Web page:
LOS ANGELES — For Veronica Kay, the wildest stop so far on the endless summer voyage aboard an Indies trader ship was in Papua, New Guinea.
It was the maiden journey for the Quiksilver Crossing, a converted salvage boat the powerhouse surf brand painted in tart colors and set to sea six years ago from Cairns, Australia. Kay, then 19 and the only woman among the crew, which included fellow surfers Kelly Slater and his younger brother Steven, recently recalled that first trip.
“We set foot on this island beach that seemed deserted. All of a sudden we were surrounded. This woman comes out of a hut in only a grass skirt. I’m this girl with long blonde hair, and she and these other women start touching it. Very few words were exchanged — but there’s so much said in smiles.”
Through French Polynesia and the Indian Ocean, the Mediterranean and, most recently, the Panama Canal, the Crossing’s Homerian expedition has logged more than 90,000 nautical miles. That’s four times the distance around the equator.
Its mission: to surf where no surfer has surfed before. Mums the word on the exact location of many of the 150 waves they’ve discovered and classified as world class. But much of the experience, including the ship’s log, schedule and archived data, is at thecrossing.quiksilver.com.
The Crossing also tops the list of quintessential marketing in the board sports arena, particularly for the $1.3 billion company, already a marquee name at many of the world’s major surfing contests. The budget hovers around $1 million in “hard costs” annually, according to Crossing director and president of Quiksilver International Bruce Raymond.
But the boat was more than just about branding or exotic photo ops for its team riders. Most of those working in the action sports industry do so because of a personal passion for riding waves — including fighting to keep the world’s oceans healthy.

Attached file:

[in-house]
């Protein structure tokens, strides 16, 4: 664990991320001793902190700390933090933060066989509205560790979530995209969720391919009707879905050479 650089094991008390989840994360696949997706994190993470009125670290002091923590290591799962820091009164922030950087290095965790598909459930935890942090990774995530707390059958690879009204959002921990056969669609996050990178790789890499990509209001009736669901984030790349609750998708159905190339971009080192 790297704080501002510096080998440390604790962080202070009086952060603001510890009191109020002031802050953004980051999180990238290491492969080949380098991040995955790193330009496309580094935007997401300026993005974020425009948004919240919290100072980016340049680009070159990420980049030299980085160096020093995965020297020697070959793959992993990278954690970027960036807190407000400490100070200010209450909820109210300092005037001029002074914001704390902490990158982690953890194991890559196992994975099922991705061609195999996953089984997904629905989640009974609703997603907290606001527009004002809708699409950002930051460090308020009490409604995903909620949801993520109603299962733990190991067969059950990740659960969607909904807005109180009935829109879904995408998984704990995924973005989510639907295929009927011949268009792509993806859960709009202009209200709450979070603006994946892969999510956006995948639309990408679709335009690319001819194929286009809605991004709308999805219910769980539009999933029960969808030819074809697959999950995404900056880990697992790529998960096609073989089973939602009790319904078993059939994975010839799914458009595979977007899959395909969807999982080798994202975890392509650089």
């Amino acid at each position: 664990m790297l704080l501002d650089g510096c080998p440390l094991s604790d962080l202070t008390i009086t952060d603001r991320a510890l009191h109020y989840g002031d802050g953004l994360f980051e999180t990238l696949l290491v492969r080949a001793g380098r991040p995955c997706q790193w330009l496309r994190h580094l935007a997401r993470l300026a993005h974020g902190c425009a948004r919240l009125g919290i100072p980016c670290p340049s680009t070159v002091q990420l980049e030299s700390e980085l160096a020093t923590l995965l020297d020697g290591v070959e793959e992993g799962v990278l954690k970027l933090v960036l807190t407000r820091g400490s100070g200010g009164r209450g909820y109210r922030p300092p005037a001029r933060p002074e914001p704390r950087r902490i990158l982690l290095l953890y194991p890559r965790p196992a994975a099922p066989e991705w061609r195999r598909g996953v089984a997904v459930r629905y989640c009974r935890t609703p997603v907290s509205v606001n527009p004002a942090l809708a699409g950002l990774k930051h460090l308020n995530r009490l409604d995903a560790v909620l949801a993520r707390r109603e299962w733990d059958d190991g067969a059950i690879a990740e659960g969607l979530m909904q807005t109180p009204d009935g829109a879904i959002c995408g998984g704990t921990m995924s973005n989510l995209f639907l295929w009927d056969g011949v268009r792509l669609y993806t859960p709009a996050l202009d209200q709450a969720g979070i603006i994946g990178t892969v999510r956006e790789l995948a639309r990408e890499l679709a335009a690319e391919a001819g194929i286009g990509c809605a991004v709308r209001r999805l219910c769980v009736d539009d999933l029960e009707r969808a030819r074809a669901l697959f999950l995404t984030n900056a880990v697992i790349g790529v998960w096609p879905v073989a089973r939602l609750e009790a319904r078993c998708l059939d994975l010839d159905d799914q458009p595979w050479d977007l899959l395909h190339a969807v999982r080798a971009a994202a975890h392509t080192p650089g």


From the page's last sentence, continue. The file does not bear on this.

“We’re not saving the world,” conceded Raymond, who ventured out on several passages. “But we’re trying to be thoughtful global citizens.”
Among the handful of groups benefiting is QuikScience Partnership. It teams the company with the University of Southern California’s College of Letters, Arts and Sciences and the USC Wrigley Institute for Environmental Studies in a program aimed at improving science and environmental education in grades kindergarten through 12.
The motley crew, in fact, counted among its ranks marine biologists from Reef Check, the California-based volunteer foundation active in 82 nations. Their survey has already covered 70 remote reefs in 18 countries, and will be used toward creating global policy on conservation.
The scientists also take their message to school children at each stop.
It was a lesson for the surfers, too, noted Raymond, in Southern California this week from his base in Sydney. “Originally, we thought every two weeks we’d discover new surf and meet new cultures. But that was a little idealistic. We went through periods of lost transits, dealing with quite different climates that dictate where we go and what’s realistic to achieve. But all of that is part of the mystique.”
And it wasn’t all science. Free surf camps were also held for the locals, many led by top pros such as Kay and Slater.
Although this isn’t the end of the trip for the Crossing, the vessel is finally home. On June 14, it arrived in San Diego, the first of eight stops through September up the West Coast, from Malibu and the Channel Islands to San Francisco and Seattle. Parties, boat tours and environmental fund-raisers are on the calendar for most of the cities.
The grandest events took place last weekend in Orange County, headquarters of the Quiksilver brand. There was a black-tie dinner at the Ocean Institute in Dana Point on Saturday, followed by a beach blowout Sunday in Newport Beach, replete with fireworks for the 1,000 guests invited.
Like her fellow boardriders, Kay has flown to far-flung points to hitch a ride on the boat a half dozen times. Her longest stints lasted 14 days. And she made plenty of pals along the way, like the young surfer in Athens who flailed her arms madly from shore.
“The crew thought she might be one of us, waiting for a pickup,” recalled Kay. “She showed us the town that night, and I ended up staying at her house. The boat creates such excitement wherever we go.”